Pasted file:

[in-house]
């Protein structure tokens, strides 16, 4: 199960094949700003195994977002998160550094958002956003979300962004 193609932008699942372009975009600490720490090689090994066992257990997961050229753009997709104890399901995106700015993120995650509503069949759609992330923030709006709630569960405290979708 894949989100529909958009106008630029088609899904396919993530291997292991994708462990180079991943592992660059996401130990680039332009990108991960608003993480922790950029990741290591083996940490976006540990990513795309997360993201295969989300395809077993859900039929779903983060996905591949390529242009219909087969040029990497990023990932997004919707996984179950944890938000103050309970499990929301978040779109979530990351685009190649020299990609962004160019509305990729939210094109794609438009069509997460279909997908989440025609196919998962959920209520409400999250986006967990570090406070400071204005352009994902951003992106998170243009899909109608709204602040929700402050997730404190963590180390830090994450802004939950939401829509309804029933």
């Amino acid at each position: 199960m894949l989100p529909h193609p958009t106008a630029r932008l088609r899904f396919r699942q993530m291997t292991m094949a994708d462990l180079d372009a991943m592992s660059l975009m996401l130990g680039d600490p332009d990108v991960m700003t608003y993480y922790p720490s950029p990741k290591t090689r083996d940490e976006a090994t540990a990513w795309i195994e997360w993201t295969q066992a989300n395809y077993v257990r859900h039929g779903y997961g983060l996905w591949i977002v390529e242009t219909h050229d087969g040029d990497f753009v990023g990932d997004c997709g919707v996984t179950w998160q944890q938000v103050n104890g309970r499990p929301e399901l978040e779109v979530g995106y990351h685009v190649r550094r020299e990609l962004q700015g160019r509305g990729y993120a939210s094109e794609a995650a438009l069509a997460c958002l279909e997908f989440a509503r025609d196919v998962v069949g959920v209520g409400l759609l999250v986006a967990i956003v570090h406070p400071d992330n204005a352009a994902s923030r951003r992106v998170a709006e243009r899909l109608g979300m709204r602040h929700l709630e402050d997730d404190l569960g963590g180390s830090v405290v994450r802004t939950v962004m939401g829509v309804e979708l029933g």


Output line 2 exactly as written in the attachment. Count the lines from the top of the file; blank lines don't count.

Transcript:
């Protein structure tokens, strides 16, 4: 199960094949700003195994977002998160550094958002956003979300962004 193609932008699942372009975009600490720490090689090994066992257990997961050229753009997709104890399901995106700015993120995650509503069949759609992330923030709006709630569960405290979708 894949989100529909958009106008630029088609899904396919993530291997292991994708462990180079991943592992660059996401130990680039332009990108991960608003993480922790950029990741290591083996940490976006540990990513795309997360993201295969989300395809077993859900039929779903983060996905591949390529242009219909087969040029990497990023990932997004919707996984179950944890938000103050309970499990929301978040779109979530990351685009190649020299990609962004160019509305990729939210094109794609438009069509997460279909997908989440025609196919998962959920209520409400999250986006967990570090406070400071204005352009994902951003992106998170243009899909109608709204602040929700402050997730404190963590180390830090994450802004939950939401829509309804029933």